Mon, 09/10/2012 - 12:08

The personality cult for Bulgaria's Boyko Borisov has assumed increasingly grotesque proportions in the wake of the London Olympics, where Bulgarian athletes turned in their worst performance in 60 years.

Team Bulgaria Olympic Games 2012.jpg

The Bulgarians left the games with just two medals, a silver and a bronze. In previous Olympic games Bulgarians usually got at least a handful of golds in various disciplines.

Regardless of their modest performance in London, the Bulgarian athletes thanked the prime minister "personally" for his "formidable" support.

Speaking in the name of the Bulgarian athletes in London, the chairwoman of the Bulgarian Olympic Committee Stefka Kostadinova, herself a former athlete, expressed "gratitude to the whole Bulgarian society, the Bulgarian state and personally to the prime minister for the assistance given in preparation for and participation in the games."

The statement evoked the times of Communism, when sports were used to glorify the Warsaw Pact and athletes, artists and everyone else had to thank the Communist Party and "personally" its chairman for any kind of success scored at home or abroad.

The August 2012 statement of the Bulgarian Olympic Committee unleashed a bout of ridicule in those media not yet controlled by the government.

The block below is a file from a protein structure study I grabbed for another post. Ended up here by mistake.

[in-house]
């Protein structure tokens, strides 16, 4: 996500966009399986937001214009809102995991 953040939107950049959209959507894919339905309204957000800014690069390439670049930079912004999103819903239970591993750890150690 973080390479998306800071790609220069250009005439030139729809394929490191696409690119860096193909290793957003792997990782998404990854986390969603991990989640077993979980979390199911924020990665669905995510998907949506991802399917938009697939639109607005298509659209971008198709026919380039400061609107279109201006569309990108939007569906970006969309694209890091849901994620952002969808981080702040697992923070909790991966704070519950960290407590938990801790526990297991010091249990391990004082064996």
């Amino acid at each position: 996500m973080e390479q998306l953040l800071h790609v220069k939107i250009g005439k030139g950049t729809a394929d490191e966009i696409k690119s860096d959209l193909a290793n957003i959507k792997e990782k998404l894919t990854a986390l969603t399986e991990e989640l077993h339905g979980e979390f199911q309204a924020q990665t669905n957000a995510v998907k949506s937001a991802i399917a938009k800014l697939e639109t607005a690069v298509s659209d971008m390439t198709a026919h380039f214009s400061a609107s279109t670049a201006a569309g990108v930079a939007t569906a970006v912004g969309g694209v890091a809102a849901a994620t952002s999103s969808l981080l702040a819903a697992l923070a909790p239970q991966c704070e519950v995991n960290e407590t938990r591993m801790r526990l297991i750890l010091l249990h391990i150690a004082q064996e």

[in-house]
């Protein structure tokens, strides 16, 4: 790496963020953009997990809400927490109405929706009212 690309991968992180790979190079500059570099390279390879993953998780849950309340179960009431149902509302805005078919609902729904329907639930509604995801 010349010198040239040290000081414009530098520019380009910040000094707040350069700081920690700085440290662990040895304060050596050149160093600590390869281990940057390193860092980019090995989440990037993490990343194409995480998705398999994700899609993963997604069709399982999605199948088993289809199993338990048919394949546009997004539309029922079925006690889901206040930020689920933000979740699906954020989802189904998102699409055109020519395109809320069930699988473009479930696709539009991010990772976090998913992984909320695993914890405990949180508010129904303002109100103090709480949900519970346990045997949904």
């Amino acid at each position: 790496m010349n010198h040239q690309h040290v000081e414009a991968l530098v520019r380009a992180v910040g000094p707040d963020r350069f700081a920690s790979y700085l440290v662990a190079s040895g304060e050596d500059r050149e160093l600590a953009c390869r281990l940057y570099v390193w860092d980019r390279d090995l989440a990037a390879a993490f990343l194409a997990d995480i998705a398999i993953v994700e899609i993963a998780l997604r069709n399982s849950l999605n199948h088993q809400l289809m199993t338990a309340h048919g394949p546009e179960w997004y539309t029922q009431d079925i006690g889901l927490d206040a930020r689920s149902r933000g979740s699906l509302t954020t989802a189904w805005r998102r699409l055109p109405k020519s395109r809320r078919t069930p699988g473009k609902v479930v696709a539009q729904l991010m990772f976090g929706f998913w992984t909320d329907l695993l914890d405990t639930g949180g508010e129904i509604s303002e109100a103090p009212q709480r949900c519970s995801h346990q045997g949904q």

Commentators asked themselves whether Bulgaria was turning into a Belarus or a North Korea, where one man is being worshipped for any public deed seen as boosting the country's image abroad.

Athletes, when they achieve success, usually thank their coaches, or their peers, or their parents, or perhaps God, one commentator noted. In Bulgaria they are made to thank a passing politician who spends hundreds of thousands of public money erecting sports facilities that fail to produce good athletes, and always does it in his own name, as if the money were coming out of his own pocket.

The prime minister commented (verbatim translation): "It is simply good that we see some reinvigoration in professional sport. You see that in every discipline, even if we do not reach a medal, they play very well."

Perhaps without the formidable personal support of the prime minister, Bulgarian athletes might not have got even two medals?

Issue 71-72

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